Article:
The key players in transcriptional regulation are transcription factors (TFs), proteins that bind specific DNA sequences. Several mechanisms exist to turn TFs ‘on’ and ‘off’, including ligand binding which induces conformational changes within TFs, subsequently influencing multiple inter- and intramolecular interactions to drive transcriptional responses. Nuclear receptors are a specific family of ligand-regulated TFs whose activity relies on interactions with DNA, coregulator proteins and other receptors. These multidomain proteins also undergo interdomain interactions on multiple levels, further modulating transcriptional outputs. Cooperation between these distinct interactions is critical for appropriate transcription and remains an intense area of investigation. In this review, we report and summarize recent findings that continue to advance our mechanistic understanding of how interactions between nuclear receptors and diverse partners influence transcription.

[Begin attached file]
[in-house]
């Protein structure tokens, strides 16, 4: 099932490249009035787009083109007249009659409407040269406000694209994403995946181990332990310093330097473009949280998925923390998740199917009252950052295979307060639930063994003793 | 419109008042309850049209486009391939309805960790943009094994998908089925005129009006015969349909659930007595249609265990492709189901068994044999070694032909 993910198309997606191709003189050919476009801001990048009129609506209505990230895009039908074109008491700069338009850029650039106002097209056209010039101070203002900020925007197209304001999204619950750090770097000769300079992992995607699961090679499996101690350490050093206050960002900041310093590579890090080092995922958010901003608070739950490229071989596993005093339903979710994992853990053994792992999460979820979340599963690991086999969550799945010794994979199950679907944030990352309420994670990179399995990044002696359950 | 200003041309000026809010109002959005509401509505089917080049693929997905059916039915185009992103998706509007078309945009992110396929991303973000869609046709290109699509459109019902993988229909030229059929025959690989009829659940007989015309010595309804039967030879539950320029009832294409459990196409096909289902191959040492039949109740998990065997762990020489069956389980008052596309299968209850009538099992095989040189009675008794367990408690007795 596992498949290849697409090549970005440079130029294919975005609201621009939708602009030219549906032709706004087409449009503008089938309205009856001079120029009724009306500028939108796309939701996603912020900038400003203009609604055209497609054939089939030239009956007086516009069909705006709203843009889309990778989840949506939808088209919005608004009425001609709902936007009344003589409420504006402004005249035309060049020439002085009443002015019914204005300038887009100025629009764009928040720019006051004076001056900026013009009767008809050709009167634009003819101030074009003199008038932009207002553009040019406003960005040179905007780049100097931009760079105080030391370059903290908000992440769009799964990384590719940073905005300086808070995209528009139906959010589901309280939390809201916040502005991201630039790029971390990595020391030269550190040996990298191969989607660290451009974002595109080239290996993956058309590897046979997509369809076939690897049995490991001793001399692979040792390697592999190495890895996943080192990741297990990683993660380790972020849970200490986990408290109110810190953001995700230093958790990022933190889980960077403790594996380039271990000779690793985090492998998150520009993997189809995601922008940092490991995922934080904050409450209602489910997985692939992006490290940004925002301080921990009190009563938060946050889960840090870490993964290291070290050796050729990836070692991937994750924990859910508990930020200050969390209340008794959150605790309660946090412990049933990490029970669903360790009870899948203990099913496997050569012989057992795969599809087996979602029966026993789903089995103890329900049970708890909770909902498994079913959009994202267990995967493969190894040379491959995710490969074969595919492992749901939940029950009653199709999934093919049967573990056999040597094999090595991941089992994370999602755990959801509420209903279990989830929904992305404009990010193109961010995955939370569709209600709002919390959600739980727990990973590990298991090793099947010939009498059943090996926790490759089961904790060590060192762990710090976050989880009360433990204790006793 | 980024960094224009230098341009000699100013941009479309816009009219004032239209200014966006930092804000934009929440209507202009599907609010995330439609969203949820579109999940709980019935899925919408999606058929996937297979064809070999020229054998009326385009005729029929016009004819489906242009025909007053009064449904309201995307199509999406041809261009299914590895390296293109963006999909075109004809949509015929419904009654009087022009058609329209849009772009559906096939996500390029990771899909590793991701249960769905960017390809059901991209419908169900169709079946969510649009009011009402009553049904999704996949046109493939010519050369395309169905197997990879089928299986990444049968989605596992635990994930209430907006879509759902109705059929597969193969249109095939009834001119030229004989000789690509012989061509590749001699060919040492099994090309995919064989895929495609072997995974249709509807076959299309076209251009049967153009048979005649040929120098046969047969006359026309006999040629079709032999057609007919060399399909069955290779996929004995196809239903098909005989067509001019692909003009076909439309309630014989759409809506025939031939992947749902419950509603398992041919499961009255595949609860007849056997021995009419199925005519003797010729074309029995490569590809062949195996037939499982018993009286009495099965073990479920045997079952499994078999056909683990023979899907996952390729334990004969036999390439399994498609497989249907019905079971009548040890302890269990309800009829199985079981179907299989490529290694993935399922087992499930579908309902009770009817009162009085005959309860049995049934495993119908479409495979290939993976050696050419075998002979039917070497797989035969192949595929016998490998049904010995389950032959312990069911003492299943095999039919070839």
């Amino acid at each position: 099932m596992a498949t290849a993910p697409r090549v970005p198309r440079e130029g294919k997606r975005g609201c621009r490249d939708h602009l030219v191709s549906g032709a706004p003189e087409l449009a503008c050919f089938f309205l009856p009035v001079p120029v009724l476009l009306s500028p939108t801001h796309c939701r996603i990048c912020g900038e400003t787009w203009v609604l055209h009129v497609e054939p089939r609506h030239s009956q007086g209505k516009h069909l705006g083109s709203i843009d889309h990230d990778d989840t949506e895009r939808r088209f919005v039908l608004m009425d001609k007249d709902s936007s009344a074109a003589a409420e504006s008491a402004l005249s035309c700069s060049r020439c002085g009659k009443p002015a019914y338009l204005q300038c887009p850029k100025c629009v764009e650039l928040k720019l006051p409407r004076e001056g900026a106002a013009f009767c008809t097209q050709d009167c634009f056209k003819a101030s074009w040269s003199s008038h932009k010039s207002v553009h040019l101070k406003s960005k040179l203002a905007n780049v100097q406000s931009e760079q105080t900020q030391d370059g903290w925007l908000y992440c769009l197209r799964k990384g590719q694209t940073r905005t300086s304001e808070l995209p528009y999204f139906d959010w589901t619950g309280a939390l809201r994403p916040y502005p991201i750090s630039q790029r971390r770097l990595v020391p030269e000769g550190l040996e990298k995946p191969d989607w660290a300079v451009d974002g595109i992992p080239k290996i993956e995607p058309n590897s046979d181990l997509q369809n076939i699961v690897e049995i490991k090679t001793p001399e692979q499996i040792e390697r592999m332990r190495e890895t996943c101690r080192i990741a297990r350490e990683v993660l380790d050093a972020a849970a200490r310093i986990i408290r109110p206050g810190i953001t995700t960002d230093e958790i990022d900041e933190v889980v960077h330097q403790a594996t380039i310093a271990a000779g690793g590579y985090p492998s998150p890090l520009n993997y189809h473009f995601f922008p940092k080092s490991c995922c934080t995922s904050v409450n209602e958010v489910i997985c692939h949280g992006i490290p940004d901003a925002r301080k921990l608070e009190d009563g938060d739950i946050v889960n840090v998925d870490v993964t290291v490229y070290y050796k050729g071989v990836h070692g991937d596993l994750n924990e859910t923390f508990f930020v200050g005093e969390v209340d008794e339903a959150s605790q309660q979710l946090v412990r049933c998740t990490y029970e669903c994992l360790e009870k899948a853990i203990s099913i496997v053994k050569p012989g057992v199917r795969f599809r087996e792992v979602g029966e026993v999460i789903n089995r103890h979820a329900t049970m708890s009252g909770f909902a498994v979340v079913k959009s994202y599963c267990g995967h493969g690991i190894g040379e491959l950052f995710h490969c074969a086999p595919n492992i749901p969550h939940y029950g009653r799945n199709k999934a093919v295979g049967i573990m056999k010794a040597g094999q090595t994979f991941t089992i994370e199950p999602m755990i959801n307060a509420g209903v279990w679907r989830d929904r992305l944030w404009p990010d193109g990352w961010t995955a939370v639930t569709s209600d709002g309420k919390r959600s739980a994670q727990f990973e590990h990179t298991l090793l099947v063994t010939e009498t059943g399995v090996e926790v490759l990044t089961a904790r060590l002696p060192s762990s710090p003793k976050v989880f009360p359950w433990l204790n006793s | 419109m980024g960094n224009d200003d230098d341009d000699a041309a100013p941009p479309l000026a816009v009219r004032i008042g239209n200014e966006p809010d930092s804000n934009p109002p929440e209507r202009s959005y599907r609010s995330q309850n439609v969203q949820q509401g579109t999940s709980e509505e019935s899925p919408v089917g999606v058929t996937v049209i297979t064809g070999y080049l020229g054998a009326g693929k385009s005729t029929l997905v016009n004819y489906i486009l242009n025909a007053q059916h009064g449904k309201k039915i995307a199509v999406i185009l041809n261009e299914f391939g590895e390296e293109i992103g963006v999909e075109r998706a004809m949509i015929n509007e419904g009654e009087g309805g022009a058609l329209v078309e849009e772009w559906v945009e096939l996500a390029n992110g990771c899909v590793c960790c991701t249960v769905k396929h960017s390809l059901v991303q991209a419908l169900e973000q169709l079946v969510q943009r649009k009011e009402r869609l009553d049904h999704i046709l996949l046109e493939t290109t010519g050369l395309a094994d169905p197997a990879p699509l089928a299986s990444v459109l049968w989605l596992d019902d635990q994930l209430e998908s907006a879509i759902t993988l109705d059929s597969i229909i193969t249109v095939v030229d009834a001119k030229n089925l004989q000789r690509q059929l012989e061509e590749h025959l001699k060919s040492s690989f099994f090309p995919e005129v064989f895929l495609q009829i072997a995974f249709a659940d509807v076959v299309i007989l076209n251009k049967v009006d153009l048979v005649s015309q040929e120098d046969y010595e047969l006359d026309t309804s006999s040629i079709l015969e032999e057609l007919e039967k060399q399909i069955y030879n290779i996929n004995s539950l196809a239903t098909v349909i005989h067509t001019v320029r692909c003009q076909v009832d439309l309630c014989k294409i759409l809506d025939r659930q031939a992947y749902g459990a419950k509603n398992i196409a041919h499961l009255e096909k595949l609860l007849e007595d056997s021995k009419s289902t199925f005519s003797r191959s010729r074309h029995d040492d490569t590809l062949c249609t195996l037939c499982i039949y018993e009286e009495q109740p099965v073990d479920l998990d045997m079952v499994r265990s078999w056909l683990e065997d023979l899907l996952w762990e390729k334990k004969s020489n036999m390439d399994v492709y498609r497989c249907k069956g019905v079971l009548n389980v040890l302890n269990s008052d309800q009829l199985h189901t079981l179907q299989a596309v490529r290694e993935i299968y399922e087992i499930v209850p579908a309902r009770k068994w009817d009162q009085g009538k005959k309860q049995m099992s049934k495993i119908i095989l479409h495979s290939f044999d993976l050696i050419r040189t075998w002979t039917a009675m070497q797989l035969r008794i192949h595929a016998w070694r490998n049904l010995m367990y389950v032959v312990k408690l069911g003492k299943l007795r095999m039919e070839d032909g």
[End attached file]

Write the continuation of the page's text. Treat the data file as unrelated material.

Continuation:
Many dietary plants possess high levels of 18-carbon containing lipids from both omega-6 and omega-3 unsaturated fatty acids (e.g., linoleic and alpha-linolenic acid, respectively). These dietary lipids can be metabolized to lipid mediators collectively termed octadecanoids, which can in turn interact with immune cells (e.g., macrophages, eosinophils) to exert a number of potent biological effects. These octadecanoid lipid mediators have been little studied and represent an exciting new area of lipid biochemistry. For further information, see the review in this issue by Quaranta and colleagues (pages 1569–1582). Cover image credit: Emmanuelle Chevallier.
Interactions governing transcriptional activity of nuclear receptors
Sabab Hasan Khan, C. Denise Okafor; Interactions governing transcriptional activity of nuclear receptors. Biochem Soc Trans 16 December 2022; 50 (6): 1941–1952. doi: https://doi.org/10.1042/BST20220338
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